"The result is that institutional investors end up paying general partners – who typically commit only 1 percent of partner dollars to a new fund while LPs commit the remaining 99 percent – quite handsomely to build funds, not build companies," said Mulcahy. 

As the report notes:

The most significant misalignment occurs because LPs don’t pay VCs to do what they say they will—generate returns that exceed the public market. Instead, VCs typically are paid a 2 percent management fee on committed capital and a 20 percent profit-sharing structure (known as “2 and 20”). This pays VCs more for raising bigger funds, and in many cases allows them to lock in high levels of fee-based personal income even when the general partner fails to return investor capital.

This prompted a colleague to say to me, "So this is really a compensation scheme masquerading as an asset class."

Health care is now viewed as the "live" investment arena, and in a low-yield environment, there is a lot of cash sloshing around looking for a better return.  Portfolio managers should understand risk-reward tradeoffs, but they should also look at the underlying investment strategy, cost structure, and incentive structure of specific VCs.  What appears to be a particular risk-reward profile of investments may be offset by internal structural agreements that shift risk away from the VC firm and onto the investor.  What appears to be a particular risk-reward investment profile may also be offset by a tendency to place easily available money in firms that really offer very little potential for commercial success.

It does the health care world no good to have gobs of money go to intermediaries and new ventures that have no real potential.  There are some great entrepreneurs and great VC firms out there.  It is worth taking the time to find them.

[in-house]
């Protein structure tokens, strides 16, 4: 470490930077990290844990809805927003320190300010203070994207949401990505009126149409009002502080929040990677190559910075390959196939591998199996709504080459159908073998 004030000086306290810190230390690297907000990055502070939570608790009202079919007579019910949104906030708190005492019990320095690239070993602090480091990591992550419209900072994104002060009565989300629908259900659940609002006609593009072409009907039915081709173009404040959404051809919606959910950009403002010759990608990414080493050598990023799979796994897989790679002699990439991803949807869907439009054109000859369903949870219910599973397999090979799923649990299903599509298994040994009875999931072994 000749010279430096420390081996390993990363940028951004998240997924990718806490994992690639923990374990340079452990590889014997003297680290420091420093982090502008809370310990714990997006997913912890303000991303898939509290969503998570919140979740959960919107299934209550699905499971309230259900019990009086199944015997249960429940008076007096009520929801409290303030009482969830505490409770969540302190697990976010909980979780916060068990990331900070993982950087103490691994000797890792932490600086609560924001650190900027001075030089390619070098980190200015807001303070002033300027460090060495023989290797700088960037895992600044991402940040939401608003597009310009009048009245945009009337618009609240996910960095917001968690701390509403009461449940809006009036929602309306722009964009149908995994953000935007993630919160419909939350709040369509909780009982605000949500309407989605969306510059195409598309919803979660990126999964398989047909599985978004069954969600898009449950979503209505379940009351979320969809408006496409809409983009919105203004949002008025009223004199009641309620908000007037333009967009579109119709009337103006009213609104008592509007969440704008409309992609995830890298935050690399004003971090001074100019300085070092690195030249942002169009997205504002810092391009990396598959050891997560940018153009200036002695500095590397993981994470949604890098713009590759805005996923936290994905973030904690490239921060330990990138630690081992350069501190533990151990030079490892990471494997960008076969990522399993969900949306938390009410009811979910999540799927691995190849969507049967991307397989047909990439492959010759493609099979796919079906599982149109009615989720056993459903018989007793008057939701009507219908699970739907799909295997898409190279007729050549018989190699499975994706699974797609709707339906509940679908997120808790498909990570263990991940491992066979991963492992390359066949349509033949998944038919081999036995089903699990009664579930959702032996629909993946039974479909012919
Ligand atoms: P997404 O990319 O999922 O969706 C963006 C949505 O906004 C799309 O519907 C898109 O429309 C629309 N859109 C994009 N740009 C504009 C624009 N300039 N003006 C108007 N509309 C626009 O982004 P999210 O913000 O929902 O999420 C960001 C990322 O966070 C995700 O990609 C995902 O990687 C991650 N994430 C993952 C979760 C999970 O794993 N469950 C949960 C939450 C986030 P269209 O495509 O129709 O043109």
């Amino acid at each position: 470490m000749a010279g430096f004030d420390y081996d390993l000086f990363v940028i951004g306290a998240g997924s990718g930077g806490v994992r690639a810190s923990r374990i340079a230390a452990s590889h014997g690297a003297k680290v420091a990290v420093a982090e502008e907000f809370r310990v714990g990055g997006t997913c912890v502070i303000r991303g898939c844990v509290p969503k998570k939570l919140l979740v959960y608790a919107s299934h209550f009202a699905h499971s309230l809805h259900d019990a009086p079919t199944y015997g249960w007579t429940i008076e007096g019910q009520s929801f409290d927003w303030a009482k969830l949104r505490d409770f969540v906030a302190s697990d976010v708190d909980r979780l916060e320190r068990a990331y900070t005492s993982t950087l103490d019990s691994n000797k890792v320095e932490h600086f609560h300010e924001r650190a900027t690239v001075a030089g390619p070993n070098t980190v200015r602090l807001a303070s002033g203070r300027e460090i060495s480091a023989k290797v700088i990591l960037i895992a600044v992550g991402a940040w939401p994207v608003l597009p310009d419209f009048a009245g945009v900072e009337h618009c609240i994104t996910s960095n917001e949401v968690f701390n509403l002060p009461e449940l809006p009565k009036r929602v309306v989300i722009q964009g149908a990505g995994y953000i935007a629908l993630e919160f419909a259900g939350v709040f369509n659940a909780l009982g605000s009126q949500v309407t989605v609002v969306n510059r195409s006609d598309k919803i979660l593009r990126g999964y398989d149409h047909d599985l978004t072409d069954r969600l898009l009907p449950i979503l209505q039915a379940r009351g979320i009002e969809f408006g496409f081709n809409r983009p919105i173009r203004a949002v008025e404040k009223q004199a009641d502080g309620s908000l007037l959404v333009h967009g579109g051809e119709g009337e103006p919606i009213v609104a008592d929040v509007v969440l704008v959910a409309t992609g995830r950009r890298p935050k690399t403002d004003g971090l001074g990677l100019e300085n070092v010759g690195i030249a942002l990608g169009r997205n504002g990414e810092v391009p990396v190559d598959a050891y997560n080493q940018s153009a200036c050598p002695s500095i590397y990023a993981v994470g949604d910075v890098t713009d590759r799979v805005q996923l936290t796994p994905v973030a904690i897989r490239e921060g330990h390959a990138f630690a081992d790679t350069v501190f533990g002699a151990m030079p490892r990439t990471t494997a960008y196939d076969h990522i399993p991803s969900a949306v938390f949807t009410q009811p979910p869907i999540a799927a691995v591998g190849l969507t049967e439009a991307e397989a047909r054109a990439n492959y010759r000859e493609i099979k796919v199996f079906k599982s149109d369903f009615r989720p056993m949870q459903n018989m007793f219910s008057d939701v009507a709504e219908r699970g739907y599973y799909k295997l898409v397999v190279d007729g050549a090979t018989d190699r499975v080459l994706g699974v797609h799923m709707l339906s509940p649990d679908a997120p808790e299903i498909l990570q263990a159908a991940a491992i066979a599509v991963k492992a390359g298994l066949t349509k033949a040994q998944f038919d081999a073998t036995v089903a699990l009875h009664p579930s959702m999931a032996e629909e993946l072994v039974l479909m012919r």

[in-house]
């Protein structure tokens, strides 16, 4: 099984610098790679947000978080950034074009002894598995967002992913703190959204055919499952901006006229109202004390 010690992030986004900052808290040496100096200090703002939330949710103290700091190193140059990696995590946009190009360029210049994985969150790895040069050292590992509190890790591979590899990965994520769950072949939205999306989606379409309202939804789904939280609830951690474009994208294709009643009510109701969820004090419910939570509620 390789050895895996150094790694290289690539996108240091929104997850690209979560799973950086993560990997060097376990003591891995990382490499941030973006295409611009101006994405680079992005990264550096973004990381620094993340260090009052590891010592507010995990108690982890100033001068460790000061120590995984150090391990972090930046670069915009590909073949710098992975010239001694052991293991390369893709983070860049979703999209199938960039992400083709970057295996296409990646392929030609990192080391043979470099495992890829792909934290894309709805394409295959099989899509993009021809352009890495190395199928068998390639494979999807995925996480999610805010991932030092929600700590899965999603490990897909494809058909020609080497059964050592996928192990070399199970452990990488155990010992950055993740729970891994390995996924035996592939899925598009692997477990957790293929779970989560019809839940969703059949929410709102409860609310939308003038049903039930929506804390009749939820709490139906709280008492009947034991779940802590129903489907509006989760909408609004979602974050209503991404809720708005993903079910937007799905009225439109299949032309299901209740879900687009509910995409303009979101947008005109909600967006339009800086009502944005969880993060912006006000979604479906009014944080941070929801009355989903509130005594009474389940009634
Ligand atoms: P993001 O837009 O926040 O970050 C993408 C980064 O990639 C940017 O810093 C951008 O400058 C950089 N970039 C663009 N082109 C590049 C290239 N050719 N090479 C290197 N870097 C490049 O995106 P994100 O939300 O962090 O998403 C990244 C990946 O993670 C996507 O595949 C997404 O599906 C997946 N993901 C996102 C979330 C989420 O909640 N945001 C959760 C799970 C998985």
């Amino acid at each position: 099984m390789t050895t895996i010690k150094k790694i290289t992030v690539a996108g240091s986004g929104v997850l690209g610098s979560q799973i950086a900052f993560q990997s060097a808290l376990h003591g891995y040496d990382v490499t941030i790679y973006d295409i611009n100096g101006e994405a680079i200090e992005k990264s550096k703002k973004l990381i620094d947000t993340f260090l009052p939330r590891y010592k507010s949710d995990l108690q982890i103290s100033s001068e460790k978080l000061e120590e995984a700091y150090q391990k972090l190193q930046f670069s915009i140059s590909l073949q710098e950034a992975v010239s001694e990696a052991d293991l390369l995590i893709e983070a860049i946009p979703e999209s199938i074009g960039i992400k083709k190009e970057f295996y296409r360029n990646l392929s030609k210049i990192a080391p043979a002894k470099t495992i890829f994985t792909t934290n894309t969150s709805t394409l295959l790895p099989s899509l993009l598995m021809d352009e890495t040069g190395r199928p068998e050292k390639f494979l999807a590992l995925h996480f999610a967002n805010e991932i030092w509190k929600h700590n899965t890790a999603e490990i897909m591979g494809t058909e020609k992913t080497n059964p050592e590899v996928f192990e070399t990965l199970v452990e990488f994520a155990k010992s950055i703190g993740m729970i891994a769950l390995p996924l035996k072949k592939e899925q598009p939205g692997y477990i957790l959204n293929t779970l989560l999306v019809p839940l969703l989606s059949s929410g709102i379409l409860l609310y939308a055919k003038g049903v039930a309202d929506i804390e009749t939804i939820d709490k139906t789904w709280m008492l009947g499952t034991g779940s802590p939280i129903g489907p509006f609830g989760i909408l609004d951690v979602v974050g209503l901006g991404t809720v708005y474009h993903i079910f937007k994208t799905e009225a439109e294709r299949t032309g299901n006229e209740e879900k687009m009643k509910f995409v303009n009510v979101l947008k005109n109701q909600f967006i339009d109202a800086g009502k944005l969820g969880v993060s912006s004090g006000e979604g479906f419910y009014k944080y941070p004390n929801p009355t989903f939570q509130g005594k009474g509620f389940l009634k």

3 comments:

Anonymous said...

The report makes some good points, but some in the industry dismiss by saying Kauffman was not a very smart limited partner. They did not get access to the best funds, and sold their portfolio at just the wrong time. So some people dismiss the data as being a poor and unrepresentative sampling.

Those issues notwithstanding, the industry did lose its way and is now finally coming back into equilibrium.

e-Patient Dave said...

HEY PAUL! You tryin' to start class warfare or sumpin??? Greed is good - didn't you see the movie??

===

Anon,

Interesting comment, and it's no surprise that those who are dissed by the report would insult the competence of the authors. :)

I would, thus, like to see those insulters present their own figures. I assume it would be easy for them to say, line by line: "Kaufman got x; we delivered 2x."

Mitch said...

Excellent article about VC's. You could also ping many of the so-called entrepreneurs as well. I live near Philadelphia and attend a few start-up events. It has become all too common to see a business idea that boils down to:

Mobil+Social+Gaming+Health=Big Business!

Really.....